Rickie Fowler shakes off 'overrated' tag in 'fifth major'
Don't you just love golf's capacity to confound? Rickie Fowler's emphatic Sawgrass response to his "overrated" branding was one of three instances where expectations have been stirringly overturned.
There was victory for a largely forgotten Welshman and an unlikely but superb return from injury for one of Europe's most promising talents, but quite rightly Fowler's thrilling victory at the Players' Championship commands most attention.
Covering the final four holes in a mere 11 strokes before winning a three way play-off was the stuff of golfing legend, especially after Fowler finished joint top with Ian Poulter in a Sports Illustrated poll of anonymous pros asked to choose the most overrated player on Tour.
Coming into the tournament which is branded the unofficial fifth major, 26-year-old Fowler had won just once in 141 starts on the PGA Tour. This poorly reflected his abilities when you consider that last year he was runner up in three majors and fifth at the Masters.
As he approached the closing stretch on the final day of the Players on Sunday it looked like this would be just another lucrative high finish without yielding a trophy.
Indeed, his Mum Lynn and sister Taylor had already seen enough and left the premises. They were checking in their bags at Jacksonville airport while Fowler was making his crucial eagle on the par-five 16th.
He had birdied the previous hole and two more then followed on the island green 17th and the treacherous par-four finisher.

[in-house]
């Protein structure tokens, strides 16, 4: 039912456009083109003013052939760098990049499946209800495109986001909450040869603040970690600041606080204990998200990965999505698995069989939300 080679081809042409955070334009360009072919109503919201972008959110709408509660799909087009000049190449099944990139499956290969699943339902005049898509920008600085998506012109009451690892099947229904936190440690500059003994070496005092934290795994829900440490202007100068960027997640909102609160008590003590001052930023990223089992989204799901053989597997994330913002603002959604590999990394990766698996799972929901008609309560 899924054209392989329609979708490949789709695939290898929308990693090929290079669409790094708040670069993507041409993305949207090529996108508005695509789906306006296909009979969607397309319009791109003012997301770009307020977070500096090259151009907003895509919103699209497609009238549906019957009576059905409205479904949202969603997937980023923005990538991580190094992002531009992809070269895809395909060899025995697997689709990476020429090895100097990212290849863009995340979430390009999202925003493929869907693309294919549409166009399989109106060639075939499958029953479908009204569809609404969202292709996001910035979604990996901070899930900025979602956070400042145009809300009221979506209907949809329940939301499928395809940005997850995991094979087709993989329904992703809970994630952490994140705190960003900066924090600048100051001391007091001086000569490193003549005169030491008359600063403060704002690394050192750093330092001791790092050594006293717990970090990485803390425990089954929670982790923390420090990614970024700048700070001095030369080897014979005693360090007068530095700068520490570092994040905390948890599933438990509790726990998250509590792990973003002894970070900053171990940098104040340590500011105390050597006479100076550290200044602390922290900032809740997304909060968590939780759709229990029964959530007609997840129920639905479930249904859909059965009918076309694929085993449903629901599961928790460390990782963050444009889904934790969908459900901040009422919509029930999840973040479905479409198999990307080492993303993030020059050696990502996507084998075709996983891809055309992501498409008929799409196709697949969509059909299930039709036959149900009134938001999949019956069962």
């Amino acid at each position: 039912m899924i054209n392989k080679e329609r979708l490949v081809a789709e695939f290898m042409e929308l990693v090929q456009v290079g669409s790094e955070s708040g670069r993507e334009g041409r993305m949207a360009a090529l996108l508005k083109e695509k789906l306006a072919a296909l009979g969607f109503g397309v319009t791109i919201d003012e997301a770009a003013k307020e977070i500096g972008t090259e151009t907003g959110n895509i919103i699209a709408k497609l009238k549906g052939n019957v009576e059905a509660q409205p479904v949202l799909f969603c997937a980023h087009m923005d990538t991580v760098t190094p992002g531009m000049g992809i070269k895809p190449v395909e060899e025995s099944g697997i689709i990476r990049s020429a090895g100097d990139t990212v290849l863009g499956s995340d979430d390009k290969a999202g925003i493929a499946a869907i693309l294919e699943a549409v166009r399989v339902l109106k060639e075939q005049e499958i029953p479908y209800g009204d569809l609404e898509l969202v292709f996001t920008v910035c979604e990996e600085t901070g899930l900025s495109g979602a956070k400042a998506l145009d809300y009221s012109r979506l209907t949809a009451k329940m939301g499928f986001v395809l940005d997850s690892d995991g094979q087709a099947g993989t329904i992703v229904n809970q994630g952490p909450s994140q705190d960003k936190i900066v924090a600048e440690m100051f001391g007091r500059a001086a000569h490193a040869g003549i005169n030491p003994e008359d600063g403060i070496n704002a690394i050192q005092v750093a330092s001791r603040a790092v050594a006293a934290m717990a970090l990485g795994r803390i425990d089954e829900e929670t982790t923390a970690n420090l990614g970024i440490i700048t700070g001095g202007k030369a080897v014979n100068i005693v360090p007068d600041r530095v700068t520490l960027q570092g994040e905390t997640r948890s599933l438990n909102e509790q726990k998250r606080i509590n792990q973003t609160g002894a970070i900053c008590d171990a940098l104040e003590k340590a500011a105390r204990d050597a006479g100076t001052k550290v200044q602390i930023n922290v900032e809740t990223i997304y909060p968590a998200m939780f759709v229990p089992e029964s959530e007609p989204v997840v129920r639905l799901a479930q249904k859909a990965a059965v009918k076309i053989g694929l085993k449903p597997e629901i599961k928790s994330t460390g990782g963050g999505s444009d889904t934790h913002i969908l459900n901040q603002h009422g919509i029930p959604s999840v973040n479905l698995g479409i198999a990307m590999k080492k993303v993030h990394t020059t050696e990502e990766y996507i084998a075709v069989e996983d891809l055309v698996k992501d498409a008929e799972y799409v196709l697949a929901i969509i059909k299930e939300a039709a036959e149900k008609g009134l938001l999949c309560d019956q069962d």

By this time Lynn and Taylor had jumped into a courtesy car and high tailed back to PGA Tour headquarters.
From five behind with six to play, Fowler leapt into a lead that was ultimately matched by Sergio Garcia and Kevin Kisner.
After the three-hole shootout, Fowler sealed victory over Kisner in sudden death with his third birdie of the evening on the notorious short 17th.
This was golf at its box-office best and there is no doubt the controversial "overrated" poll gave it extra resonance. It seemed as though the 24% who had voted for Fowler were being made to eat their ballot papers.
"I laughed at the poll. But if there's any question, anything you need to know, it's right here," Fowler said after lifting the crystal trophy.
But whether it was actually the vote that provided Fowler with the decisive extra incentive to claim the biggest win of his career is open to question.
The reason behind this victory is probably more prosaic. Most golfing successes can be found in the dirt of the range and this was a win inspired by a coaching intervention that led to rededicated work ethic.
It came after the poster boy had cruised through the early months of the year. In March he finished tied 41st at the Honda Classic which, to that point, was his best performance of 2015.
Coach Butch Harmon then dispensed some telling home truths and a more dedicated approach yielded 12th placed finishes at Doral and the Masters.